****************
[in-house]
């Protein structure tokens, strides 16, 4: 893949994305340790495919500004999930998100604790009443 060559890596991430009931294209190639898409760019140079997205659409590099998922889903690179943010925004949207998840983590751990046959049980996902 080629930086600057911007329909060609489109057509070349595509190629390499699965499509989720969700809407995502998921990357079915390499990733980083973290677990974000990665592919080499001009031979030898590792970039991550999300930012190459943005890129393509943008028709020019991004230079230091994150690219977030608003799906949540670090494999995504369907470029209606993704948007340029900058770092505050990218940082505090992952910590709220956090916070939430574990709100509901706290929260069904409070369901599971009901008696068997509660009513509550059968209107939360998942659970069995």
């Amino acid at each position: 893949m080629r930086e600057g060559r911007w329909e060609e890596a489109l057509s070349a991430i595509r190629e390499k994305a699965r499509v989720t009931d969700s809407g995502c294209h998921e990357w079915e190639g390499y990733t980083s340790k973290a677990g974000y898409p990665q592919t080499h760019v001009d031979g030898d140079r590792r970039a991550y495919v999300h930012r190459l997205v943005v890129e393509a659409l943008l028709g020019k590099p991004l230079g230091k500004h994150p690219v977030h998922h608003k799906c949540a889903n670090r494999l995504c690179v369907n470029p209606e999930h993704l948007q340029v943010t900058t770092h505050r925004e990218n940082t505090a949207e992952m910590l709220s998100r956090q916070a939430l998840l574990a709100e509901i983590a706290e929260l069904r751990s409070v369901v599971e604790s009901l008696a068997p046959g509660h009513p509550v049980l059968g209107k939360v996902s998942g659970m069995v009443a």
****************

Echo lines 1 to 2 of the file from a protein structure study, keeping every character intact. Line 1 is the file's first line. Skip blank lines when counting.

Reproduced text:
[in-house]
């Protein structure tokens, strides 16, 4: 893949994305340790495919500004999930998100604790009443 060559890596991430009931294209190639898409760019140079997205659409590099998922889903690179943010925004949207998840983590751990046959049980996902 080629930086600057911007329909060609489109057509070349595509190629390499699965499509989720969700809407995502998921990357079915390499990733980083973290677990974000990665592919080499001009031979030898590792970039991550999300930012190459943005890129393509943008028709020019991004230079230091994150690219977030608003799906949540670090494999995504369907470029209606993704948007340029900058770092505050990218940082505090992952910590709220956090916070939430574990709100509901706290929260069904409070369901599971009901008696068997509660009513509550059968209107939360998942659970069995």